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My research revolves around the theme "being different" in terms of "sociocultural categories" including culture, ethnicity, gender and ideology. I am interested in how such differences play out for both individuals and firms in an increasingly globalised (also de-globalising) world. My current research focuses on understanding how individuals and firms can transcend their socio-cultural boundaries and collaborate across organisational, national and symbolic boundaries.
This stream of research investigates gender and gender diversity in the workplace. Key findings: Using a large dataset of British workplaces (the WERS data), the number dynamic between men and women was explored to explain job satisfaction and organisational commitment of women and men in the workplace (Lee & Peccei, 2007; Peccei & Lee, 2005; Peccei & Lee, 2003). The relevant theories including the similarity-attraction, social identity and self-categorisation, and group competition theory, provide an only partial explanation to the data: that is, the relevant theories seem to explain well the male and high-status (high-income) sample, but not the female and low-status (low-income) sample (Lee & Peccei, 2007). Another study with a large international sample of female and male expatriates working for multinational corporations (Lee, Chua, Miska & Stahl, 2017) echoes the above intriguing conclusion such that the existing research framework to understanding (predominantly male) expatriates' turnover intentions does not provide an adequate explanation for the female expatriates' turnover intentions. Key take-away message: 1. It highlights the psychological mechanism of social integration of women and low-status individuals in the workplace might be different from the one of men and high-status individuals (Lee & Peccei, 2007). 2. Thus rather than dismissing "gender differences" from a politically-charged mindset, our findings warrant a nuanced approach to gender research, which includes identifying a unique explanatory mechanism that might operate in women's work and employment journey including international career (Lee, Chua, Miska & Stahl, 2017).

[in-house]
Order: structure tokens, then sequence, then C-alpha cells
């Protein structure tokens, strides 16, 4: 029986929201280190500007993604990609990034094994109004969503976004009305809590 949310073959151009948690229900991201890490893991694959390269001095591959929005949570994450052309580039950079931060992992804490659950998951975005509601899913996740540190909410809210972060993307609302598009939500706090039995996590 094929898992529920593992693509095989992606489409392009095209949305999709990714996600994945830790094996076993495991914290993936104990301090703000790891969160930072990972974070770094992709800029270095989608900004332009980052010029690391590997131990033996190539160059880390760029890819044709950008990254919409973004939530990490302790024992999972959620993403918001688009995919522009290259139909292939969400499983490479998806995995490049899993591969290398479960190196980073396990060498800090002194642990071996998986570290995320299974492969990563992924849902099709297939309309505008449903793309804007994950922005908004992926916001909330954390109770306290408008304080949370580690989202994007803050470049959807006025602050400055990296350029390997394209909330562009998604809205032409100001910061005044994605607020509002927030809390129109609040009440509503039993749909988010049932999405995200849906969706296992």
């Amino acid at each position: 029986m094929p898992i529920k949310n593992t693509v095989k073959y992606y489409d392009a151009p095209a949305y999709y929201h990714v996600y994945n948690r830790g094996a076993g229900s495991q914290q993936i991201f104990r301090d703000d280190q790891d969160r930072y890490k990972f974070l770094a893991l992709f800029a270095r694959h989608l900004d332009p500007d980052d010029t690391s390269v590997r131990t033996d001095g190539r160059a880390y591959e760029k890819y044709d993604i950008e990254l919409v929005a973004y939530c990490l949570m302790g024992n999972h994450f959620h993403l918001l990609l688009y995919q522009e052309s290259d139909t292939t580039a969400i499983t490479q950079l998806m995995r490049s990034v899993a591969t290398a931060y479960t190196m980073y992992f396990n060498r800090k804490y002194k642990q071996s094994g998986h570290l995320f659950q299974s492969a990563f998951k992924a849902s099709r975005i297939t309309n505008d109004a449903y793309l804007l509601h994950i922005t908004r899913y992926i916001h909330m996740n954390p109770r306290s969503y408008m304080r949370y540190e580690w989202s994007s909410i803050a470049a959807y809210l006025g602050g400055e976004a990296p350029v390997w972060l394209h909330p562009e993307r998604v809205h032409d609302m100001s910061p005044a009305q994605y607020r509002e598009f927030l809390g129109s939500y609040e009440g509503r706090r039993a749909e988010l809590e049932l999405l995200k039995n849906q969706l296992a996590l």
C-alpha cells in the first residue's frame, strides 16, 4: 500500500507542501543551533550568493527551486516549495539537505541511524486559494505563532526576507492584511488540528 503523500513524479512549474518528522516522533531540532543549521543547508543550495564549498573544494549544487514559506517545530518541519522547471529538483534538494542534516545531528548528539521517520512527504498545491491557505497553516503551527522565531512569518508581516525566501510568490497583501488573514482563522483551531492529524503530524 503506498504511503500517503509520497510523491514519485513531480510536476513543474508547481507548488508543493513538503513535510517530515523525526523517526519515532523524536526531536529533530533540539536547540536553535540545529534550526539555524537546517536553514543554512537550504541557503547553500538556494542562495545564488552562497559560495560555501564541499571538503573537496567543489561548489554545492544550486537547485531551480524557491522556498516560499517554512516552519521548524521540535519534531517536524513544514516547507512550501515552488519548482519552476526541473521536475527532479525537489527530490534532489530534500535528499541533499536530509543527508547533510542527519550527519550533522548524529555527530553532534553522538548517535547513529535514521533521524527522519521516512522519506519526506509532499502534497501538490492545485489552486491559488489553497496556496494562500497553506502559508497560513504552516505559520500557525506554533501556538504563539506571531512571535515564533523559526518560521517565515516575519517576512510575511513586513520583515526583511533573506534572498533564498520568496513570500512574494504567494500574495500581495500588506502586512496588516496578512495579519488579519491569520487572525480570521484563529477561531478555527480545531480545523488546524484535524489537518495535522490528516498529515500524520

Emerging technologies and increasing economic interconnectedness enable people and workplaces to connect and collaborate across organisational, cultural and national boundaries. This development inevitably shakes up the way organisations are structured and managed, therefore new theories are urgently needed to understand the new-era work, workplace and work relationships. This stream of research investigates what new constructs and theories should be explored to understand the new-era work and relationships, especially from the perspectives of individual differences and social capital. The latest research includes: 1) Generalised Social Exchange as a key mechanism to understand new-era workplace relationship. 2) Practising "cultural transcendence" drawing from multiculturalism and multilingualism as an emerging cultural and cognitive capital to bridging and bonding beyond physical and symbolic boundaries.
Work occupies, arguably, the biggest part of life for individuals in the 21st century. Individuals shape, consolidate, challenge, and change their attitudes and values in life through interacting with others at the workplace. At a time when the external societal and global environment strains intergroup politics, workplace dynamic both reflects (Lee & Reade, 2015) and responds to such externally-generated strains (Reade & Lee, 2019. This stream of research investigates the dynamic between the inside and outside sociopolitics and how firms and the leaders of firms can influence/contribute to the betterment of global society by facilitating positive intergroup experiences within the workplace.